Jana: I think that’s very fair to say. I think, for the concept of depletion, what the court can look at is – let’s say somebody had an investment account and they weren’t telling their spouse that they were taking money out; maybe it was to pay bills; maybe it was to try to keep a business going; but you weren’t sharing that information and you weren’t getting the consent of your spouse to take those actions. You weren’t thinking of a divorce and you didn’t believe your spouse was thinking of a divorce, so there wasn’t any pending action or an ongoing action, but you basically did something that you shouldn’t have done and what the court can say is that you depleted that account. You took the money out. You used it for whatever purpose – I’m not going to say it’s a righteous purpose or an unrighteous purpose – but I’m going to not penalize your spouse for your actions and so I’m going to treat that as an advance to you. Your spouse is going to be made whole out of the remaining assets. So a couple different theories apply to their taking money out, even if it was, you know, you lost a job, your business went under, things aren’t going well. Even if the divorce has started, you have to meet certain basic living expenses – pay your mortgage, pay your car payment, put food on the table – those types of things. Sometimes a court can say, you had to do it for your necessary living expenses, so I’m not going to charge you back. Sometimes a court will say, you took that money; I am going to charge you back. We’re going to take that $20,000 that you spent, put it on the balance sheet on your side, and make sure your spouse is going to get sufficient assets on their side so that you’re basically both still receiving an equitable division of your assets.
Jim: So the court can kind of do the same thing under a dissipation or a depletion theory. It’s just kind of a different set of facts that you need to establish. And I guess one thing we haven’t talked about yet – overall, the court’s direction on property division is equity. What’s fair? And fair doesn’t necessarily mean 50/50, does it?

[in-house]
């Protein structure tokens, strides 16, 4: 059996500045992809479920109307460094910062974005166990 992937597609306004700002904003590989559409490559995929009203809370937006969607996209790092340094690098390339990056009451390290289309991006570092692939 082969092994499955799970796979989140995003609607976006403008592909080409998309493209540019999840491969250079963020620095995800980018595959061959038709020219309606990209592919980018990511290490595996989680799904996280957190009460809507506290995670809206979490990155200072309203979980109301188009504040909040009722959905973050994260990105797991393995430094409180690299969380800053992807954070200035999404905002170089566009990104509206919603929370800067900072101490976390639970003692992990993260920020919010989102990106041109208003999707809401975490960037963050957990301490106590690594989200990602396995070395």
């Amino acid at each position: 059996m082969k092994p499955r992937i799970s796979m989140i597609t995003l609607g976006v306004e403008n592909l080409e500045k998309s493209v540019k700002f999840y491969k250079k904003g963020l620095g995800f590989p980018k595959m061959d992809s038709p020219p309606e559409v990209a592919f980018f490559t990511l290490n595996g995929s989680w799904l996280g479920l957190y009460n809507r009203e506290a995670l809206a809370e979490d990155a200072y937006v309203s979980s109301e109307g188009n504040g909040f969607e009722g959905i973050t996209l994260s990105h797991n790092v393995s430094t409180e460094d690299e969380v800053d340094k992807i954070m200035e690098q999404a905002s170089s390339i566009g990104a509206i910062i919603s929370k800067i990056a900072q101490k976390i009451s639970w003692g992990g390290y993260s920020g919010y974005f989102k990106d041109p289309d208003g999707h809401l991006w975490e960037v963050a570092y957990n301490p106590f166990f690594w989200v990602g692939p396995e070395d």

Jana: It does not. And that is one of those, to me, it’s such a philosophical concept. What is fair? Because if you ask the wife what’s fair, if you ask the husband what’s fair, if you ask the judge what’s fair, you’re going to get three completely different answers. So what is fair? It’s up to the court to say, I’m going to make a fair and equitable division of these assets. But that does not mean an equal division. Now, I think, in theory and in practice, in the vast majority of the cases that we handle, it is a 50/50 division. You’ve got your typical family – somebody’s working, maybe both parties are working, you’re acquiring assets together, it’s the true marital partnership –you’re going to have assets divided 50/50. However, sometimes those cases come along where maybe somebody really put forth way more effort than the other party to acquire assets or to appreciate the assets, and maybe in that situation the court says, well, I’m going to give that person a little bit more than 50 percent. You also may have the case where a spouse depreciates assets, with either really bad investments, gambling, or maybe doing some other things, where the court says, you know what? You depreciated the assets in this case and so you’re going to get less than 50 percent.